Northern New England and, to a lesser extent, southern New England, are visited by Bohemian Waxwings most winters. This nomadic bird often occurs in large single-species flocks, but sometimes mixes with Cedar Waxwings and/or American Robins. These flocks, varying in size from a few individuals to several hundred, and even a few thousand, range widely during migration and winter. Their dietary preference in the winter for sugary fruits makes crab apple and mountain ash trees (and the ground underneath them) as well as highbush cranberry bushes likely locations to spot them.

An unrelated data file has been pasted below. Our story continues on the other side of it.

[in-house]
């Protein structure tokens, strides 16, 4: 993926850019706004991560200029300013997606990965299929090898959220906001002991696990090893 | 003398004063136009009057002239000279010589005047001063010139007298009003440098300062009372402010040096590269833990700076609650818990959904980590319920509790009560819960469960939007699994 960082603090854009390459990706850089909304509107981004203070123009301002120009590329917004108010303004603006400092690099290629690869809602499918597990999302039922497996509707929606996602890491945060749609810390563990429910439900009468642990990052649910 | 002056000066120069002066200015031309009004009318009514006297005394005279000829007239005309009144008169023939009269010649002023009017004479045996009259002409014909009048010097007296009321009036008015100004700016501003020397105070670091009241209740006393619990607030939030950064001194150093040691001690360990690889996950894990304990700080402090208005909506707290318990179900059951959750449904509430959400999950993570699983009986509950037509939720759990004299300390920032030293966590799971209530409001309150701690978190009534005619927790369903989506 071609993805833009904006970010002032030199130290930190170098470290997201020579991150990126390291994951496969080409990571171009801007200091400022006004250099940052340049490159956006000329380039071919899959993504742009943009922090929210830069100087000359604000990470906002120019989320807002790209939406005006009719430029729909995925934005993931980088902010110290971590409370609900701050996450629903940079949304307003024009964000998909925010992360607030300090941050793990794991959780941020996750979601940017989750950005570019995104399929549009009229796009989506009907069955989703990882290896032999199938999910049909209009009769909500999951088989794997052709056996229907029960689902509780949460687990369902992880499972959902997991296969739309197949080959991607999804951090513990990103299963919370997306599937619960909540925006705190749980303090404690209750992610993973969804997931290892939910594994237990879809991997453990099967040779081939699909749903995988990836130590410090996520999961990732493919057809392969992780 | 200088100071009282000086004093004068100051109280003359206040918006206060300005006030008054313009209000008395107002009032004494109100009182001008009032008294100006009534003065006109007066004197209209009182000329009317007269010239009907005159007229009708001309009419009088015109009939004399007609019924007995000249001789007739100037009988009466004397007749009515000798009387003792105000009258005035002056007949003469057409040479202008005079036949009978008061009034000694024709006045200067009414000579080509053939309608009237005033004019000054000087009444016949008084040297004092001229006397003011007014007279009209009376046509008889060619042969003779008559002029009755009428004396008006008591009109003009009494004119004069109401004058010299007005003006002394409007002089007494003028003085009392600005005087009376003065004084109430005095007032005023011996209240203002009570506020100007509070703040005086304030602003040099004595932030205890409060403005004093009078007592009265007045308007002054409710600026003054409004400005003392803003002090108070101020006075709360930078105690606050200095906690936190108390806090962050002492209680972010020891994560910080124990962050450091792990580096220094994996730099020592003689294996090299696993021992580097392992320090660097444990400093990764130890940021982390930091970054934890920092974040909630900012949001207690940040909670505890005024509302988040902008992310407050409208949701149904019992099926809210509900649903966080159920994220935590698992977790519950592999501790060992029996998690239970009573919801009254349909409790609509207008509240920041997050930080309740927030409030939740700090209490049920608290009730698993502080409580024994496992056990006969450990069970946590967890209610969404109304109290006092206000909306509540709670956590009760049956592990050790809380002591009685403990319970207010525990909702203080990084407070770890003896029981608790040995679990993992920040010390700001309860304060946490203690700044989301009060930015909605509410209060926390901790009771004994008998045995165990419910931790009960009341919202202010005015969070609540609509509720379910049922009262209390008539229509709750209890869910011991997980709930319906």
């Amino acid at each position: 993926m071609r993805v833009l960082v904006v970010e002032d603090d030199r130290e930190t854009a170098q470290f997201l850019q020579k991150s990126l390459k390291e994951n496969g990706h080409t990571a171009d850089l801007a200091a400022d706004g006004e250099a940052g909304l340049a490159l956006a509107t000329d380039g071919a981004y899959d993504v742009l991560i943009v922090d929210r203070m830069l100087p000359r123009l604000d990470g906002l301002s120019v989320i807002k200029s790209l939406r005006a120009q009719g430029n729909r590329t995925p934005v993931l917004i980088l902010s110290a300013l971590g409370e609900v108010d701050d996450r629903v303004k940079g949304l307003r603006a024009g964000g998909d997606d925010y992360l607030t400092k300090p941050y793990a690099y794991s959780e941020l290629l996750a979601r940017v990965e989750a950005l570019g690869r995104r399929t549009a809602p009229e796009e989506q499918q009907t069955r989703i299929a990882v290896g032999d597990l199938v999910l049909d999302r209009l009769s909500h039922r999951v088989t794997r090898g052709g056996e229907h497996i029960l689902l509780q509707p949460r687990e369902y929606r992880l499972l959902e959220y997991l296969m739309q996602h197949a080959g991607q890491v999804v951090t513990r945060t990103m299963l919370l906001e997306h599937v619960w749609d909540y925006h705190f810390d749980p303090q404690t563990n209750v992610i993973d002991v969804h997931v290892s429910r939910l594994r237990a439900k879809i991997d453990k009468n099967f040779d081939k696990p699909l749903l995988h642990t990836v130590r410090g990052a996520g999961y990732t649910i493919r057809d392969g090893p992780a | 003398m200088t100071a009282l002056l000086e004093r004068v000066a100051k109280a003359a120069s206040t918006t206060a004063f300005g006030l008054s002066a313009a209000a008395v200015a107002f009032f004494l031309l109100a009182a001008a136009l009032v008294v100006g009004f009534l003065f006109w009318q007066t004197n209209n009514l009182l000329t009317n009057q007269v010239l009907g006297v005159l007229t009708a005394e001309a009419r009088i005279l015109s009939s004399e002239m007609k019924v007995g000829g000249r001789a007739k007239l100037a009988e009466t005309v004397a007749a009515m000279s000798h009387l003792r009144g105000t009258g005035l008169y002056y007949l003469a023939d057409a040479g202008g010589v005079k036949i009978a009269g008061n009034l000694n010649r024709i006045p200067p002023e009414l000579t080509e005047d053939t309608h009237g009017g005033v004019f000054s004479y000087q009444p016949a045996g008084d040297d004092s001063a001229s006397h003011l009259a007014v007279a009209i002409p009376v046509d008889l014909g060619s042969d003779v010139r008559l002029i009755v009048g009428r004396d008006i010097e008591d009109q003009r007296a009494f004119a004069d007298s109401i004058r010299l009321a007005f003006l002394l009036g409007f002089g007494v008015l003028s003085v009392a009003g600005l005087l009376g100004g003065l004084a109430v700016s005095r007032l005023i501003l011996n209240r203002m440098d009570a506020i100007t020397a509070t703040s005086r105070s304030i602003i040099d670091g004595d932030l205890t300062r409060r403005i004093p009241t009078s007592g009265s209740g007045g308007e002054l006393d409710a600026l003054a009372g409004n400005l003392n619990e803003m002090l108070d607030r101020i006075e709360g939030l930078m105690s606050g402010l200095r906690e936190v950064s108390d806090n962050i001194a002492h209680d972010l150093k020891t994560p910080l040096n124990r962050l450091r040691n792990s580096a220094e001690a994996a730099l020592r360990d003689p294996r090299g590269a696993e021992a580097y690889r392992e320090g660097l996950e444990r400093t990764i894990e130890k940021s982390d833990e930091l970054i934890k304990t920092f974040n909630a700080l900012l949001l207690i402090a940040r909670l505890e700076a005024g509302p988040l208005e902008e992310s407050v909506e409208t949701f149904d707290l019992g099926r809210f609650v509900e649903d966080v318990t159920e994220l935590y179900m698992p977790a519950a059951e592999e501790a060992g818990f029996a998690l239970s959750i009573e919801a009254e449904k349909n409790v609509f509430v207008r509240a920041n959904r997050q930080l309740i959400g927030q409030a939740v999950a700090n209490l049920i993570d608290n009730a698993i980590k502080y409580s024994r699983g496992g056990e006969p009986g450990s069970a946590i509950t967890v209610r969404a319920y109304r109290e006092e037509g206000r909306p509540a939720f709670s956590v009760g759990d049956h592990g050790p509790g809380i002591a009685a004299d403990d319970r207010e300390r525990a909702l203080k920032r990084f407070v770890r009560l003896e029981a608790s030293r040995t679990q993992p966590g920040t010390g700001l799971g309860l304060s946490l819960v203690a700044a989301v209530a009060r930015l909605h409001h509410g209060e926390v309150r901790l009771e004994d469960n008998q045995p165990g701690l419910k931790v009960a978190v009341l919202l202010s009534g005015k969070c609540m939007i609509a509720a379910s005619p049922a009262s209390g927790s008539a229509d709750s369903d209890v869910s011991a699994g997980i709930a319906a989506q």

Most Bohemian Waxwings begin their migration to their breeding grounds in Alaska and the boreal forests of western Canada in March. Like its close relative, the Cedar Waxwing, it breeds late compared to most birds. Eggs are not laid until mid-June, presumedly in order to time the fledging of their young with the ripening fruits of summer.
Naturally Curious is supported by donations. If you choose to contribute, you may go to http://www.naturallycuriouswithmaryholland.wordpress.com and click on the yellow “donate” button.